Do you need help with citations? Here are some resources you can use:
Diana Hacker's Research & Documentation Online, 5th ed. (an APA Citation Guide) - Research & Documentation Online, 5th ed., provides a good resource for formating and citing papers using the 6th edition of the Publication Manual of the American Psychological Association (2010). It offers examples for doing end of text and in text citations as well as providing a sample paper.
What's new with the APA Style - This PDF gives an overview of some of the changes made in the APA style with the new 6th edition.
APA Documentation from University of Wisconsin-Madison - Provides a quick resource for citing references in papers using the 6th edition of the Publication Manual of the American Psychological Association (2010).
APA Style Manual - This book can be found at the library circulation desk. It must be used in the library. It can help you with more obscure items. We currently have the 5th edition up and the new edition on order.
Ask a Librarian: firstname.lastname@example.org or 978-665-3223 or our Chat box located throughout the library's website.
7. If the author is a government agency or another organization, name the organization in the signal phrase or in the parenthetical citation the first time you cite the source.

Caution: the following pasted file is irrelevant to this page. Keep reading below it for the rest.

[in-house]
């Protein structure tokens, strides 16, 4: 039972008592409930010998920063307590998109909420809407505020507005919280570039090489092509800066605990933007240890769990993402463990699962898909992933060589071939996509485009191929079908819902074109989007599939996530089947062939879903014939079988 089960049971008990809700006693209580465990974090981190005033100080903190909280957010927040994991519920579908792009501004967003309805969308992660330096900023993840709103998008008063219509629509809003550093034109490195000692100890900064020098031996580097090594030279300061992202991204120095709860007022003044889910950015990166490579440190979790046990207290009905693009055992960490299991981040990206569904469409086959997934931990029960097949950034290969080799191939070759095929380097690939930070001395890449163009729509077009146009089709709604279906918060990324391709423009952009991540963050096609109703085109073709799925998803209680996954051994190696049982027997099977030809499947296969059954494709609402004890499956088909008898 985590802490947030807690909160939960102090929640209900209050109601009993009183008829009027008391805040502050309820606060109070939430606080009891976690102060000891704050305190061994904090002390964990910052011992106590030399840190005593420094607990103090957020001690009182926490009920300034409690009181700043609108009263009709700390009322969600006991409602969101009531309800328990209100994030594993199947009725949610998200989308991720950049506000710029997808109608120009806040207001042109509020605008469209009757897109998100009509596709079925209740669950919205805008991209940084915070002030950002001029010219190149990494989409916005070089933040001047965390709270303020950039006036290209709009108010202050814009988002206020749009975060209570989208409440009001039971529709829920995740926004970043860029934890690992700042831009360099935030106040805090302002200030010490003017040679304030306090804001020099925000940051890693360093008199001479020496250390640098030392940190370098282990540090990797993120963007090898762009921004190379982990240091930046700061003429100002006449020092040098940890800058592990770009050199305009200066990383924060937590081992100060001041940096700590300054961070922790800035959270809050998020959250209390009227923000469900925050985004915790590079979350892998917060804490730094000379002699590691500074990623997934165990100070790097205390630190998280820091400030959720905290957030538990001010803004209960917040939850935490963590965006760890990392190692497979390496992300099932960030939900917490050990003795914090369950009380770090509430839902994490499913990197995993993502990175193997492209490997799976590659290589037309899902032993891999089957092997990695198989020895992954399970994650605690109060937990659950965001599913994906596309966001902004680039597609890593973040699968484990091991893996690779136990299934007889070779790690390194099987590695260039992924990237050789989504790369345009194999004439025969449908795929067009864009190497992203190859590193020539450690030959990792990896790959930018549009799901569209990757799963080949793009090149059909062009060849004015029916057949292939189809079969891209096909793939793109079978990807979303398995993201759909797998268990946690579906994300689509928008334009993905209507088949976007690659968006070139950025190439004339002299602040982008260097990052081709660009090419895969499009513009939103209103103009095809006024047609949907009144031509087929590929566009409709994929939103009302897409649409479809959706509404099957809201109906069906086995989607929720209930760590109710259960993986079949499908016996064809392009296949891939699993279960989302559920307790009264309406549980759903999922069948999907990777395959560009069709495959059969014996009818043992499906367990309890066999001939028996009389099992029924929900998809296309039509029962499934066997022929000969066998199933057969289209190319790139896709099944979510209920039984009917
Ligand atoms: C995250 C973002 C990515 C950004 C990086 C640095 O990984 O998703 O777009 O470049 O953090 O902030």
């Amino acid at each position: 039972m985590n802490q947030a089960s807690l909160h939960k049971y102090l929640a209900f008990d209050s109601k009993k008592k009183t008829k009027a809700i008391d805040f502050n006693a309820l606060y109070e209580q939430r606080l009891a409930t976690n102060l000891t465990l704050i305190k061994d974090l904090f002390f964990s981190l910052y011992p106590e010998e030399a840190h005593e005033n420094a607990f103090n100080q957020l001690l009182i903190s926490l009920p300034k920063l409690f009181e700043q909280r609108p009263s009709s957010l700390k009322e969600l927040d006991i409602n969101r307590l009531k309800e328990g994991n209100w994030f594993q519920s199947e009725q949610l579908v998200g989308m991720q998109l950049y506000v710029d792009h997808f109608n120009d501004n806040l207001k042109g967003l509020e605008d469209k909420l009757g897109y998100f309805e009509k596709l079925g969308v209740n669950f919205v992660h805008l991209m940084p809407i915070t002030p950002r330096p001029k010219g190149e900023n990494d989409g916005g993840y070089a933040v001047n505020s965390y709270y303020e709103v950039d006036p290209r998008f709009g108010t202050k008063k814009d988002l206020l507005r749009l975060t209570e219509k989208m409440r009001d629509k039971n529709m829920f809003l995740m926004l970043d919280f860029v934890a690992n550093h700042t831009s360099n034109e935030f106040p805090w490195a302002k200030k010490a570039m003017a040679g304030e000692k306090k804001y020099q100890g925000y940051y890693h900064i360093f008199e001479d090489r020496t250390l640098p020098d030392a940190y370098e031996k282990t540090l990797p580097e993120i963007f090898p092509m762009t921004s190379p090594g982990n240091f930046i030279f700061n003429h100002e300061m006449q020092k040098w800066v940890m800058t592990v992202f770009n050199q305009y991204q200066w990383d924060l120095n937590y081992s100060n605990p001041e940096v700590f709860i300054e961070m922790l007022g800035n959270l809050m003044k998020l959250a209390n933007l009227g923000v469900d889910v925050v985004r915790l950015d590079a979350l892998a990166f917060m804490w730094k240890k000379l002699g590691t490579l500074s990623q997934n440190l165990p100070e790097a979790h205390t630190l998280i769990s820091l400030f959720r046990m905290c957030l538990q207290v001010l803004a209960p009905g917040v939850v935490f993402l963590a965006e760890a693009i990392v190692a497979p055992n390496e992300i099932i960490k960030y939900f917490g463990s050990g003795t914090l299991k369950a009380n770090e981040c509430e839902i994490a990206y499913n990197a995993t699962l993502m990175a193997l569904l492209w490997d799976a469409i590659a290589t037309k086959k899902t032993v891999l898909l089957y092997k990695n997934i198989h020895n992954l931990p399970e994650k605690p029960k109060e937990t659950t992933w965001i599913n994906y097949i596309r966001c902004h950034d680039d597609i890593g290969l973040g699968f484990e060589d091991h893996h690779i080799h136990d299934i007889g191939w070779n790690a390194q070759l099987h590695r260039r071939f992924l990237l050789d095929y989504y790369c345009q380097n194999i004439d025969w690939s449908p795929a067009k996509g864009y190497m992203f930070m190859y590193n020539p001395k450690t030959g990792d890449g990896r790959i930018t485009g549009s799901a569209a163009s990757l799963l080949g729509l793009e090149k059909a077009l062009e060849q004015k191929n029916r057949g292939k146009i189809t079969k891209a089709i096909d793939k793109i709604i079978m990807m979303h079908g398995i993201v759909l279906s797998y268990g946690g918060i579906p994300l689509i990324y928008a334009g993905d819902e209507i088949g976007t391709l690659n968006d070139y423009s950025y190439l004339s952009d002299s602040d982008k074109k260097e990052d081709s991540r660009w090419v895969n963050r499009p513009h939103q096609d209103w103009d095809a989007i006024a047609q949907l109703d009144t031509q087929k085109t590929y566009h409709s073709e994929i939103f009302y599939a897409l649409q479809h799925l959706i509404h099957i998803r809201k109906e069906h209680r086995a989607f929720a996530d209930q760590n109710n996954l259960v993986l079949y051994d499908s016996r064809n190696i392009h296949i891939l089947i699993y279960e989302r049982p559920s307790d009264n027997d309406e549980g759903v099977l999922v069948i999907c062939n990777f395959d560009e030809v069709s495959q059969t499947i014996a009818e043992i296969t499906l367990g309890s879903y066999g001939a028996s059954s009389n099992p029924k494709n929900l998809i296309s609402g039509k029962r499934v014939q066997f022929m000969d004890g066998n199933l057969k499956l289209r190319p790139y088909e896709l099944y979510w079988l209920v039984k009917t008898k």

12. When possible, cite electronic sources, including online sources, as you would any other source, giving the author and the year.
Atkinson (2001) found that children who spent at least four hours a day watching TV were less likely to engage in adequate physical activity during the week.
If no author is named, mention the title of the source in the signal phrase or give the first word or two of the title in the parentheses (see also item 6). (If an organization serves as the author, see item 7.)
No page numbers
APA ordinarily requires page numbers for quotations, and it recommends them for summaries and paraphrases from long sources. When an electronic source lacks stable numbered pages, your citation should include information that will help readers locate the particular passage being cited.
If the source has numbered paragraphs, use the paragraph number preceded by the abbreviation “para.”: (Hall, 2008, para. 5). If the source contains headings, cite the appropriate heading in parentheses; you may also indicate the paragraph under the heading that you are referring to, even if the paragraphs are not numbered.
Cosmides, L., & Tooby, J. (1997). Evolutionary psychology: A primer. Retrieved from University of California, Santa Barbara, Center for
Evolutionary Psychology website: http://www.psych.ucsb.edu /research/cep/primer.html